By: Sean Crose
It was a turning point fight for both men. One, defending middleweight champion Marvelous Marvin Hagler, had been chomping at the bit for a big money, highly touted match-up. The other, iconic challenger Roberto Duran, was still looking to fully redeem himself after inexplicably quitting in the middle of a rematch with Sugar Ray Leonard roughly three years earlier. In what proved to be a rare happy ending in the sport of boxing, both men emerged from their 1983 battle on top – though there was only one winner. Sometimes fights become classics for the stories around them as much as for their in-the-ring action. This was one of those fights.
A product of Brockton, Massachusetts, Hagler was from the same city as Rocky Marciano. Unlike the acclaimed heavyweight, however, the bald headed fighter was far from fame and acclaim in the early 80s. Told by Joe Frazier that his skills, southpaw style, and skin color would be problematic, Hagler didn’t win the middleweight title until his 49th fight. He finally became a popular television fighter by besting the likes of Mustafa Hamsho and Caveman Lee. These were no slouches, but the big name fights every boxer craves had still eluded Hagler as he headed towards his third full year as middleweight champ.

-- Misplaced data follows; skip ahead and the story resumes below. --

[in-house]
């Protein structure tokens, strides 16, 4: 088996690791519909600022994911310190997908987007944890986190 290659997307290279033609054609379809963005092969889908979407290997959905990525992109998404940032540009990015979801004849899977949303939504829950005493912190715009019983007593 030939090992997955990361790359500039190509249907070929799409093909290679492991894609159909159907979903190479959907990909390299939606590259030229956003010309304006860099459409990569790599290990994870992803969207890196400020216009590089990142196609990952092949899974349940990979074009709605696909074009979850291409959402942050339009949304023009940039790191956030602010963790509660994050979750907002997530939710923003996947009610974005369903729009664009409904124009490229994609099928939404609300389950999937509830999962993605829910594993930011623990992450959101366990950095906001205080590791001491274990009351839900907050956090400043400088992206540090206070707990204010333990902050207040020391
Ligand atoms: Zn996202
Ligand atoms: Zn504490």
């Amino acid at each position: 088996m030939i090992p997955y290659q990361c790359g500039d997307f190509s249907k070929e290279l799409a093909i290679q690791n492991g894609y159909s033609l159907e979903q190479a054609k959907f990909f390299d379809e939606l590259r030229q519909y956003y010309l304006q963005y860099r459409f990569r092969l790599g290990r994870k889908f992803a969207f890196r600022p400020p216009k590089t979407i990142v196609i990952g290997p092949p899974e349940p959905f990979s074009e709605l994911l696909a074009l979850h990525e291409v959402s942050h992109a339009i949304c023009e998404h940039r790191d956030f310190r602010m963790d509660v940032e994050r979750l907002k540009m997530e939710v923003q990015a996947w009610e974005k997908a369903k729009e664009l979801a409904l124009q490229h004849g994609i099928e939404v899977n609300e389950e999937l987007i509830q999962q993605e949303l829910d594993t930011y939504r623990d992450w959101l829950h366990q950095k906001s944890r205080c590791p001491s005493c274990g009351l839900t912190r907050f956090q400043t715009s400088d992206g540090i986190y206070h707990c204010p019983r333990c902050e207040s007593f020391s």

And then along came Duran.
Everyone knew who Roberto Duran was. Known as perhaps the greatest lightweight to ever live, a national hero in his homeland of Panama, Duran was a legendary boxer if ever there was one. Duran had a problem, however. And that problem was himself. After besting Ray Leonard in a terrific welterweight title fight in 1980, Duran inexplicably gave up when the two men met again later that year. It wasn’t as if the man was hurt. It wasn’t even as if he were being routed. Duran had simply – quit. And so for a time he was subsequently seen as a disgrace – to boxing, to Panamanians, and most likely to himself.
Despite having won his last three fights when he stepped into the ring to face Hagler (including an extremely impressive performance against Davey Moore), Duran was still a man in need of redemption.
And so, on November 10th 1983, both Duran and Hagler answered the opening bell at Caesar’s Palace in Las Vegas with much to prove. Hagler had to prove himself a big name boxer, while Duran had to prove he was worthy of the respect he once had. Battling before close to 15,000 people in attendance (as well as who knows how many others watching via closed circuit broadcast elsewhere), both men showed they were in prime form. Yet it was Duran who was the surprise. Walking in as the underdog, the 33 year old gave the durable Hagler all he had.
Just how impressive was Duran that evening? Impressive enough to be leading on points heading into the fourteenth round of a fifteen round fight. Hagler, however, was not to be denied. Duran may have already fully redeemed himself before the world, but the New England battler was determined not to let his golden opportunity slip away.
Performing brilliantly until the final bell, the 29 year old Hagler was able to walk out of the ring that night with a unanimous decision win, and both the WBA and WBC middleweight titles still in his possession. Duran was forgiven. Hagler had found stardom. In a sense, there was no real loser.